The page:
2:1 or above
11%
Drop out rate

Most popular A-Levels studied (and grade achieved)

B
A
B

After graduation


The stats in this section relate to the general subject area/s at this university – not this specific course. We show this where there isn't enough data about the course, or where this is the most detailed info available to us.

Sociology

What are graduates doing after six months?

This is what graduates told us they were doing (and earning), shortly after completing their course. We've crunched the numbers to show you if these immediate prospects are high, medium or low, compared to those studying this subject/s at other universities.

£18,000
med
Average annual salary
96%
med
Employed or in further education
88%
med
Employed in a role where degree was essential or beneficial

Top job areas of graduates

13%
Other administrative occupations
8%
Childcare and related personal services
8%
Other elementary services occupations
What do graduate employment figures really tell you?

We have quite a lot of sociology graduates, although numbers fell last year. But graduates still do pretty well. Most sociology graduates go straight into work when they complete their degrees, and a lot of graduates go into jobs in social professions such as recruitment, education, community and youth work, and housing. An important option for a sociology graduate is social work - and we're short of people willing to take this challenging but rewarding career. Sociology is a flexible degree and you can find graduates from the subject in pretty much every reasonable job — obviously, you don't find many doctors or engineers, but you do find them in finance, the media, healthcare, marketing and even IT. Sociology graduates taking further study often branch out into other qualifications, like teaching, law, psychology, HR and even maths, so don’t think a sociology degree restricts you to just one set of options.

What about your long term prospects?

Looking further ahead, below is a rough guide for what graduates went on to earn.

Criminology

The graph shows median earnings of graduates who achieved a degree in this subject area one, three and five years after graduating from here.

£16k

£16k

£25k

£25k

£28k

£28k

Note: this data only looks at employees (and not those who are self-employed or also studying) and covers a broad sample of graduates and the various paths they've taken, which might not always be a direct result of their degree.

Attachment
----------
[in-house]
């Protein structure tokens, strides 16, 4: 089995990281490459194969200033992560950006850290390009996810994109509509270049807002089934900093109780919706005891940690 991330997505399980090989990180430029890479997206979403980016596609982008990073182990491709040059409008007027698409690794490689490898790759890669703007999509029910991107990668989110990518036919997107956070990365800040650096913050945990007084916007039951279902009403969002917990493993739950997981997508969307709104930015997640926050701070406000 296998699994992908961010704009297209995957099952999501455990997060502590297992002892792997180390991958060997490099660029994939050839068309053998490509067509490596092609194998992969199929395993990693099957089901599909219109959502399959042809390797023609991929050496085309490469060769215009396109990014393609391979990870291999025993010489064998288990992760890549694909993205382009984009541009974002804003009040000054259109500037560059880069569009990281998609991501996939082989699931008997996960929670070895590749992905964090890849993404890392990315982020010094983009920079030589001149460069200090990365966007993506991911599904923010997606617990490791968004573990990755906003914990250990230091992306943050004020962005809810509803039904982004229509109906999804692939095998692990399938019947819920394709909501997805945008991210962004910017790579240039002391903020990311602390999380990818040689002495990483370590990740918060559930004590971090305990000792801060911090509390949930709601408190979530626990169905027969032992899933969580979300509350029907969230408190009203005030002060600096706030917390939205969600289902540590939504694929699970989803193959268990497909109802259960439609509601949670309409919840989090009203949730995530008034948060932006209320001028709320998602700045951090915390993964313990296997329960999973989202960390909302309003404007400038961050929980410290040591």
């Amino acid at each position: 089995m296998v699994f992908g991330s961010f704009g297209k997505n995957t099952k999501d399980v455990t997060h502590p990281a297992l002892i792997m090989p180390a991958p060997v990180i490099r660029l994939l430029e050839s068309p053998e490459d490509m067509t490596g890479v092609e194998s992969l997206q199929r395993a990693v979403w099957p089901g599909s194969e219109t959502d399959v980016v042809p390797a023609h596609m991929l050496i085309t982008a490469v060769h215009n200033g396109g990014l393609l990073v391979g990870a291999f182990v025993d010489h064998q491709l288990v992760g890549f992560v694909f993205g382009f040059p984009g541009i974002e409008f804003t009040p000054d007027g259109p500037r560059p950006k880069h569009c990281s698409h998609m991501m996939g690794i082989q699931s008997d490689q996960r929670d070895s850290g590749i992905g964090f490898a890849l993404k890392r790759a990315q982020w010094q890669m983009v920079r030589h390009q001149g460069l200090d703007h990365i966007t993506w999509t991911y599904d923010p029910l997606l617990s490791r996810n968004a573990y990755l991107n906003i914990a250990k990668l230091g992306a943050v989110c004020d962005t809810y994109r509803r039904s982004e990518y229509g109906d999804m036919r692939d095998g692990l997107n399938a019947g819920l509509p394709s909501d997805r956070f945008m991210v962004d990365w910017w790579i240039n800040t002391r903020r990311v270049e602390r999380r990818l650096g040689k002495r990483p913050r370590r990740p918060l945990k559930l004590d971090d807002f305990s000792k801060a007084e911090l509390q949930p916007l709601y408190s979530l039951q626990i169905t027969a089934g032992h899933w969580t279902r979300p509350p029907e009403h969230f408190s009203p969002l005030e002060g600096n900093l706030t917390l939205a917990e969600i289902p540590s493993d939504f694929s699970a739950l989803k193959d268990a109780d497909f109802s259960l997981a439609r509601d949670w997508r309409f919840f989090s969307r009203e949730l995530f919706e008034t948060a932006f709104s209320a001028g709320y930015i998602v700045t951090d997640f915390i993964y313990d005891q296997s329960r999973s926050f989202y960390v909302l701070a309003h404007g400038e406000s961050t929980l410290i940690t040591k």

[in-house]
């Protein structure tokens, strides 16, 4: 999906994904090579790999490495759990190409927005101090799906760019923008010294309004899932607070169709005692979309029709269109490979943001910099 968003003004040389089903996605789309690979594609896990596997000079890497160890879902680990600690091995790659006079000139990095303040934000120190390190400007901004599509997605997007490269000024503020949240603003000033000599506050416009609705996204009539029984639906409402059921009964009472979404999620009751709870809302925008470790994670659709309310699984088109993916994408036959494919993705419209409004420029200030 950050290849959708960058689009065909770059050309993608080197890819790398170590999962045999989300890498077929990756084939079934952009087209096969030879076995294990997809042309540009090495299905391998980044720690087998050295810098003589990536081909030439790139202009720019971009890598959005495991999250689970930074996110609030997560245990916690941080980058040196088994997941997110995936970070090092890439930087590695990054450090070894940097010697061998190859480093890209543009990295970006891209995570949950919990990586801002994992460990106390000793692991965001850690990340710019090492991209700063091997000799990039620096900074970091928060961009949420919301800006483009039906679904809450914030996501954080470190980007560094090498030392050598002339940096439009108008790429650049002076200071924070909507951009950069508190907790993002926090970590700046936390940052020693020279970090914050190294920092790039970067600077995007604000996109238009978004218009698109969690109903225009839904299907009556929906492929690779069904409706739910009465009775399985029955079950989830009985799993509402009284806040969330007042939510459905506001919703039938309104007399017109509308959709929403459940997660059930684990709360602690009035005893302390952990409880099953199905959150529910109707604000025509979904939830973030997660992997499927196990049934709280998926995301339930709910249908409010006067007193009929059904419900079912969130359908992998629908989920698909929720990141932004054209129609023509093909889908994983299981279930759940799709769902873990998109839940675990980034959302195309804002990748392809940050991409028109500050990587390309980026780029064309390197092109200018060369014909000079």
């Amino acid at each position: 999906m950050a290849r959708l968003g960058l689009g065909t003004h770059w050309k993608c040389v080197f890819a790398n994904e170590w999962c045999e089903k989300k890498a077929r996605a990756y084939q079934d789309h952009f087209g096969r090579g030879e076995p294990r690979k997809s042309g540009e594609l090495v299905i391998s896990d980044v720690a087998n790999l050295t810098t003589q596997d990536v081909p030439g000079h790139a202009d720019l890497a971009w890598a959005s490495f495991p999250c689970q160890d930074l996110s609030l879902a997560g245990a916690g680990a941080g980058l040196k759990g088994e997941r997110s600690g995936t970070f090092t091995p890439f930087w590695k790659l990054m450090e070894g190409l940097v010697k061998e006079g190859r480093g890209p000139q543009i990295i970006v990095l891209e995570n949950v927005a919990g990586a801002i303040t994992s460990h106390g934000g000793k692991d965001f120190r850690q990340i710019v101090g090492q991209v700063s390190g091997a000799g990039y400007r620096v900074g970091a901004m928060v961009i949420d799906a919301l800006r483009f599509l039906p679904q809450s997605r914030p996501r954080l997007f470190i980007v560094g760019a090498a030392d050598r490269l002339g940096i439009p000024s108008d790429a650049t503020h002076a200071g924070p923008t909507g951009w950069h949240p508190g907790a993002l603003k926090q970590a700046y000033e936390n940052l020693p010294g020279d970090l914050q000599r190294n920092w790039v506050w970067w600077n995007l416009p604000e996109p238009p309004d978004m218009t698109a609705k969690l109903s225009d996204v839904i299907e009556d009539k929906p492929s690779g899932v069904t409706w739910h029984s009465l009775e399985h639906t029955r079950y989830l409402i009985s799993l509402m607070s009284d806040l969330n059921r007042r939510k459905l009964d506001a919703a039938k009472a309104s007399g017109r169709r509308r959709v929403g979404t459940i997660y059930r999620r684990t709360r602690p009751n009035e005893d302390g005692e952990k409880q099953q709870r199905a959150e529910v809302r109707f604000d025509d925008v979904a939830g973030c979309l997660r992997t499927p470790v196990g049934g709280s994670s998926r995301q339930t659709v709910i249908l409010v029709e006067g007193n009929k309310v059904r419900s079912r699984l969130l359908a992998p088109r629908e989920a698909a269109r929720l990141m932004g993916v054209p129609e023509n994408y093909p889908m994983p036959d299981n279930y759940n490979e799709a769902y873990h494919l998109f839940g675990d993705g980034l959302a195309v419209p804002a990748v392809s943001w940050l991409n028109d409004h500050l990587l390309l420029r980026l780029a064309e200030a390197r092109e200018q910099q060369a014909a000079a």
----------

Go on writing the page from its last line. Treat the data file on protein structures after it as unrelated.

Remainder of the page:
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This is what the university has told Ucas about the criteria they expect applicants to satisfy; some may be compulsory, others may be preferable.

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This is the percentage of applicants to this course who received an offer last year, through Ucas.

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This is what the university has told Ucas about the course. Use it to get a quick idea about what makes it unique compared to similar courses, elsewhere.

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Course location and department:

This is what the university has told Ucas about the course. Use it to get a quick idea about what makes it unique compared to similar courses, elsewhere.

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Teaching Excellence Framework (TEF):

We've received this information from the Department for Education, via Ucas. This is how the university as a whole has been rated for its quality of teaching: gold silver or bronze. Note, not all universities have taken part in the TEF.

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This information comes from the National Student Survey, an annual student survey of final-year students. You can use this to see how satisfied students studying this subject area at this university, are (not the individual course).

We calculate a mean rating of all responses to indicate whether this is high, medium or low compared to the same subject area at other universities.

Have a question about this info? Learn more here

This information is from the Higher Education Statistics Agency (HESA).

You can use this to get an idea of who you might share a lecture with and how they progressed in this subject, here. It's also worth comparing typical A-level subjects and grades students achieved with the current course entry requirements; similarities or differences here could indicate how flexible (or not) a university might be.

Have a question about this info? Learn more here

Post-six month graduation stats:

This is from the Destinations of Leavers from Higher Education Survey, based on responses from graduates who studied the same subject area here.

It offers a snapshot of what grads went on to do six months later, what they were earning on average, and whether they felt their degree helped them obtain a 'graduate role'. We calculate a mean rating to indicate if this is high, medium or low compared to other universities.

Have a question about this info? Learn more here

Graduate field commentary:

The Higher Education Careers Services Unit have provided some further context for all graduates in this subject area, including details that numbers alone might not show

Have a question about this info? Learn more here

The Longitudinal Educational Outcomes dataset combines HRMC earnings data with student records from the Higher Education Statistics Agency.

While there are lots of factors at play when it comes to your future earnings, use this as a rough timeline of what graduates in this subject area were earning on average one, three and five years later. Can you see a steady increase in salary, or did grads need some experience under their belt before seeing a nice bump up in their pay packet?

Have a question about this info? Learn more here